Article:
With her debut ‘Maelstrom’, Céline Hudréaux brings us a fascinating wordless adaptation of Edgar Allan Poe’s well-known short story ‘A Descent Into the Maelström’. In it, a fisherman recounts how he was the sole survivor after his boat was swallowed up by the Maelstrom, an infamous vortex south of the Lofoten Islands. Hudréaux has gone for a free interpretation in ninety-nine etchings, in which the women of the fishing village and life underwater also receive plenty of attention. By doing so she swaps the sense of oppression in the original for a broader, more atmospheric depiction and makes the story part of something bigger than the Maelstrom.
The way she manages to evoke a very distinctive world in her etchings is impressive and attests to her rich imagination.Enola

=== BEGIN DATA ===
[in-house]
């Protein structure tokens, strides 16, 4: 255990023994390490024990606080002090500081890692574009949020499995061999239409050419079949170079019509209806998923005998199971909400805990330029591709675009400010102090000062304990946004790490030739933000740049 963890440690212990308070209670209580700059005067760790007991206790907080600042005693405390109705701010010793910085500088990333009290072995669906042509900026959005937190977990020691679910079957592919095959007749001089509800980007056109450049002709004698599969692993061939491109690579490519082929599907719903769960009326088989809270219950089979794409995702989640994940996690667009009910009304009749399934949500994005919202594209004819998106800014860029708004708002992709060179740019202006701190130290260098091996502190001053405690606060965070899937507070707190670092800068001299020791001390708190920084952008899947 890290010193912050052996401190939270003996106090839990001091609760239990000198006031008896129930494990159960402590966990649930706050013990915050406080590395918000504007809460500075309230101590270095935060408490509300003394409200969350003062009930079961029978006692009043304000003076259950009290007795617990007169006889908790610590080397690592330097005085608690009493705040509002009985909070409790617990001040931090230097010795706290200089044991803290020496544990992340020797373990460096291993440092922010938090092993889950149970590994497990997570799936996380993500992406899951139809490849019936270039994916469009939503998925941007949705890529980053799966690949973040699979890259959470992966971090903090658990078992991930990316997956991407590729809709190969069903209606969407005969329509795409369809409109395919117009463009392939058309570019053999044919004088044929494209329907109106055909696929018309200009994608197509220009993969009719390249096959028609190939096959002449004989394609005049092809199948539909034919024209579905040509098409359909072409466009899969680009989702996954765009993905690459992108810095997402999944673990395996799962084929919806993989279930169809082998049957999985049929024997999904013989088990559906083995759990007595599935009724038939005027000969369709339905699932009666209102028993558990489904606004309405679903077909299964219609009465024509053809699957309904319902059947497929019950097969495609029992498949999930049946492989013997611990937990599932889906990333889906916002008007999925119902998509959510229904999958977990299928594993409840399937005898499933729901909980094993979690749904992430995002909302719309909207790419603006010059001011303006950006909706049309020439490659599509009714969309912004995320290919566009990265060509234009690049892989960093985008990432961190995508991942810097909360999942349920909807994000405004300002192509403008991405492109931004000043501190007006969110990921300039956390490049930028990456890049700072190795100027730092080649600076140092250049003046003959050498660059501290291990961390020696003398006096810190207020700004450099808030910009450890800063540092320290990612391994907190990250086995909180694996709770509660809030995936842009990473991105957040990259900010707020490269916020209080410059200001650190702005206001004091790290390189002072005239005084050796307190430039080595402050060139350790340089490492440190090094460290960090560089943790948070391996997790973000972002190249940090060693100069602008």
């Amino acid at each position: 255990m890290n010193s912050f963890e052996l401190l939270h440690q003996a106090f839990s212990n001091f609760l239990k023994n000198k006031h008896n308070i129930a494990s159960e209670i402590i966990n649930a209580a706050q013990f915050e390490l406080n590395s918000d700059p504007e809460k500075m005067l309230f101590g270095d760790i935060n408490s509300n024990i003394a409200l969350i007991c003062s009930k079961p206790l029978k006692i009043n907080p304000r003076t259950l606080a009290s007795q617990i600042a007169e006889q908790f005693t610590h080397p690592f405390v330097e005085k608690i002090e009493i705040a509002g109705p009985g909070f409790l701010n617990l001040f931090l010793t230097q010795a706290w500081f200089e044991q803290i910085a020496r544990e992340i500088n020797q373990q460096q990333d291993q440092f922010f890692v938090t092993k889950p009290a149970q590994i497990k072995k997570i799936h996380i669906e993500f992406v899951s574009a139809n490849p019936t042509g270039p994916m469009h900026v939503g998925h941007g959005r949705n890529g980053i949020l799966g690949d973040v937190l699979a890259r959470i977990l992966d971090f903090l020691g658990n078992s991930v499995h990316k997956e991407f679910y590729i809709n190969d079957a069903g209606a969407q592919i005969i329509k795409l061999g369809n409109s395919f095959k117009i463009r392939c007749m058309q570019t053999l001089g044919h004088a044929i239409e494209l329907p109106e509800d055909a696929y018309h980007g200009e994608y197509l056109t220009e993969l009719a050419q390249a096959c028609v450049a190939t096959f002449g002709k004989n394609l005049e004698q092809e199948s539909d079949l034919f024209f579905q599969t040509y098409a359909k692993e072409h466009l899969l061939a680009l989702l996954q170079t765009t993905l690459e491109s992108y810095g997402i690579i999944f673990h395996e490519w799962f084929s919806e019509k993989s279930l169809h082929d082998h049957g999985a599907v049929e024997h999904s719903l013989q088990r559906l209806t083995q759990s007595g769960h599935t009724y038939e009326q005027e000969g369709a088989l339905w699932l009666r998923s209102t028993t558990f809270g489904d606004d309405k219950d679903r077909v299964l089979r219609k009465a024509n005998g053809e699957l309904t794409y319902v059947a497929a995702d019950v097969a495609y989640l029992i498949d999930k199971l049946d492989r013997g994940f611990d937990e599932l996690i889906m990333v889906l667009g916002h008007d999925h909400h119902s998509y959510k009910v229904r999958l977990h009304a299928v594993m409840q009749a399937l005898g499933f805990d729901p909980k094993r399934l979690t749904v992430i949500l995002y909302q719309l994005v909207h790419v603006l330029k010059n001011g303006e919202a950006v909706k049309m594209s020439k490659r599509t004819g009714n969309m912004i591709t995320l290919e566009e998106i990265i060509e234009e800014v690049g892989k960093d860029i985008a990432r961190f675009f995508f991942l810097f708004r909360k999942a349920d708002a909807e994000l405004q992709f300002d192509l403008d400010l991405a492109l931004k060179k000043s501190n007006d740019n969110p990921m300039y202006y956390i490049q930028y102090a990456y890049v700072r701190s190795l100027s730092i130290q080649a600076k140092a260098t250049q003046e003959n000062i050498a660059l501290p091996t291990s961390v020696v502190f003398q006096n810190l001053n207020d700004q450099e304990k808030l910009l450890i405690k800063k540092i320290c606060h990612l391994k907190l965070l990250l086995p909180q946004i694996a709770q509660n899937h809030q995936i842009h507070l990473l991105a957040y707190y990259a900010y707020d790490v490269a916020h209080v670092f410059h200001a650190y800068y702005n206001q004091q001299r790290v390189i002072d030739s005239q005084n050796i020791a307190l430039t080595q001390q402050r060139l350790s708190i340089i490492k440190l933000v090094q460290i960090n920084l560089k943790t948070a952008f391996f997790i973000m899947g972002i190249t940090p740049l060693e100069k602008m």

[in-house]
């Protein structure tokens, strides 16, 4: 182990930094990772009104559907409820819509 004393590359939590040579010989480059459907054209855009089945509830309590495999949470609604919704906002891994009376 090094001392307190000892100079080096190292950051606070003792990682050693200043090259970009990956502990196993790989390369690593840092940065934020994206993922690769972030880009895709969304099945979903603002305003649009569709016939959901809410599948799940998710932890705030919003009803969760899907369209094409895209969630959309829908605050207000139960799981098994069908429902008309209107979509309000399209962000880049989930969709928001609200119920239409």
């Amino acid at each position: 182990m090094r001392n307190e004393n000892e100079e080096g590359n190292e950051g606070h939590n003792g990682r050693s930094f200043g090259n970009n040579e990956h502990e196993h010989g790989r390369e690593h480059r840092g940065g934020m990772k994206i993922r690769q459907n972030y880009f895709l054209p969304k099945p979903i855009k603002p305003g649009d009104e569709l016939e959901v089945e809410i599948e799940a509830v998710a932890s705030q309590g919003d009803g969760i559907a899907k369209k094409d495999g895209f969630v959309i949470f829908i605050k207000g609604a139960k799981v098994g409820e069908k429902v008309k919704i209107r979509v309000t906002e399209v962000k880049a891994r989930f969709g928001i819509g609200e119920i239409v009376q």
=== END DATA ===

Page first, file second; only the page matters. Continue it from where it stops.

The etchings, which are sometimes highly detailed and sometimes no more than a few simple lines, allude to the early years of photography and the films of George Méliès, among other things. Because Poe’s text is included at the back of the book, there’s an interesting dialogue as readers first create their own narrative based on the etchings before reading the short story and returning to the images with the original in mind. ‘Maelstrom’ is an intriguing and beautiful graphic novel.
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